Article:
Gender quotas have been adopted in more than one hundred countries around the world in recent years. While they are the subject of a growing literature, most existing work on these measures focuses on explaining their adoption and varied effects on the absolute numbers of women elected. Yet, quotas are often justified with reference to their anticipated effects on the representation of ‘women’s interests’ in the policy-making, as well as on democratic outcomes more generally. In this paper, we present some thoughts as to how scholars might undertake such research, in light of several complex dynamics: on-going debates on how to analyze women’s substantive representation, varied normative arguments with distinct expectations about links between the descriptive and substantive representation of women, and important differences in the design and conditions of adoption of individual quota policies.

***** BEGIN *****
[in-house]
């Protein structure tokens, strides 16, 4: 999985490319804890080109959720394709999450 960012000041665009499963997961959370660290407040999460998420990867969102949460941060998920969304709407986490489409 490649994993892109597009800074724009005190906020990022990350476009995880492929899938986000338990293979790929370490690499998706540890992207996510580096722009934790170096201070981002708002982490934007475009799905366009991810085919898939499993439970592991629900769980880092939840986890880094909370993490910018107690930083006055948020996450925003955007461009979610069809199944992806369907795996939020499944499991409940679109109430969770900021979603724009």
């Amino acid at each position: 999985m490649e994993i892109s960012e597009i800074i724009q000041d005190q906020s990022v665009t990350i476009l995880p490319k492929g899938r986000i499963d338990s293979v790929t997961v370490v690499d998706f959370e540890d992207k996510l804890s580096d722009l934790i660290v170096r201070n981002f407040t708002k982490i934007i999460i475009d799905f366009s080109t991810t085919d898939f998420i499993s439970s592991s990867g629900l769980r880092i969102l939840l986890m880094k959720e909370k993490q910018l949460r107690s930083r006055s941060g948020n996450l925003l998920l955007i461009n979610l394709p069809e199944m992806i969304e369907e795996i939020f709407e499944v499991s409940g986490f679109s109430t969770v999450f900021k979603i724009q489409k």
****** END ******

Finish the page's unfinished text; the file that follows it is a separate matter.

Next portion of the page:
Based on these possibilities, we offer six sets of hypotheses as an initial step for undertaking individual and comparative case studies on the broader impact of gender quotas.